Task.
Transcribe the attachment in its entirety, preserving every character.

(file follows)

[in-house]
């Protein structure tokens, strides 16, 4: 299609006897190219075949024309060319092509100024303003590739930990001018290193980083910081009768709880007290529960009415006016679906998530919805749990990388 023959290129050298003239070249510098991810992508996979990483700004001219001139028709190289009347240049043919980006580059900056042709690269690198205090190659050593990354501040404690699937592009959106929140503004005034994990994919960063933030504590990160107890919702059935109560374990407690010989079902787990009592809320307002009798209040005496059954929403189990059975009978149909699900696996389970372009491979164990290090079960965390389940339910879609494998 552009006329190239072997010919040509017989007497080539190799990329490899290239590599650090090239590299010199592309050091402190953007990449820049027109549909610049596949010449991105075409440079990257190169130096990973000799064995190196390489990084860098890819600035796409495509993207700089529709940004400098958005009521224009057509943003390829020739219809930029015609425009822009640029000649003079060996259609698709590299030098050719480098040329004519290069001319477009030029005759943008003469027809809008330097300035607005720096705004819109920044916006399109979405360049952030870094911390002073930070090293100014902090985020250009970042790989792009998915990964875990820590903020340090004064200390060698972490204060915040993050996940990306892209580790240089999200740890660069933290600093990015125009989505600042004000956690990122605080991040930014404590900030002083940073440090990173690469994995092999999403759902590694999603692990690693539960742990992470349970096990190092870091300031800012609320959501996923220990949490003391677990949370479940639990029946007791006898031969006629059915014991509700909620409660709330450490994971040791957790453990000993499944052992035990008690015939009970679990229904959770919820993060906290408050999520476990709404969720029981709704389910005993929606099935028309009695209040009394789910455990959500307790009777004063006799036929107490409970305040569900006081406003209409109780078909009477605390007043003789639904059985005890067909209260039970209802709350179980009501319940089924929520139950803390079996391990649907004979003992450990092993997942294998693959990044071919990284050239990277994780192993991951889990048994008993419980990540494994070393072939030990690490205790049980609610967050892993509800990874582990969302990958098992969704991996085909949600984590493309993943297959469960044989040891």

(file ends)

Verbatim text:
[in-house]
């Protein structure tokens, strides 16, 4: 299609006897190219075949024309060319092509100024303003590739930990001018290193980083910081009768709880007290529960009415006016679906998530919805749990990388 023959290129050298003239070249510098991810992508996979990483700004001219001139028709190289009347240049043919980006580059900056042709690269690198205090190659050593990354501040404690699937592009959106929140503004005034994990994919960063933030504590990160107890919702059935109560374990407690010989079902787990009592809320307002009798209040005496059954929403189990059975009978149909699900696996389970372009491979164990290090079960965390389940339910879609494998 552009006329190239072997010919040509017989007497080539190799990329490899290239590599650090090239590299010199592309050091402190953007990449820049027109549909610049596949010449991105075409440079990257190169130096990973000799064995190196390489990084860098890819600035796409495509993207700089529709940004400098958005009521224009057509943003390829020739219809930029015609425009822009640029000649003079060996259609698709590299030098050719480098040329004519290069001319477009030029005759943008003469027809809008330097300035607005720096705004819109920044916006399109979405360049952030870094911390002073930070090293100014902090985020250009970042790989792009998915990964875990820590903020340090004064200390060698972490204060915040993050996940990306892209580790240089999200740890660069933290600093990015125009989505600042004000956690990122605080991040930014404590900030002083940073440090990173690469994995092999999403759902590694999603692990690693539960742990992470349970096990190092870091300031800012609320959501996923220990949490003391677990949370479940639990029946007791006898031969006629059915014991509700909620409660709330450490994971040791957790453990000993499944052992035990008690015939009970679990229904959770919820993060906290408050999520476990709404969720029981709704389910005993929606099935028309009695209040009394789910455990959500307790009777004063006799036929107490409970305040569900006081406003209409109780078909009477605390007043003789639904059985005890067909209260039970209802709350179980009501319940089924929520139950803390079996391990649907004979003992450990092993997942294998693959990044071919990284050239990277994780192993991951889990048994008993419980990540494994070393072939030990690490205790049980609610967050892993509800990874582990969302990958098992969704991996085909949600984590493309993943297959469960044989040891």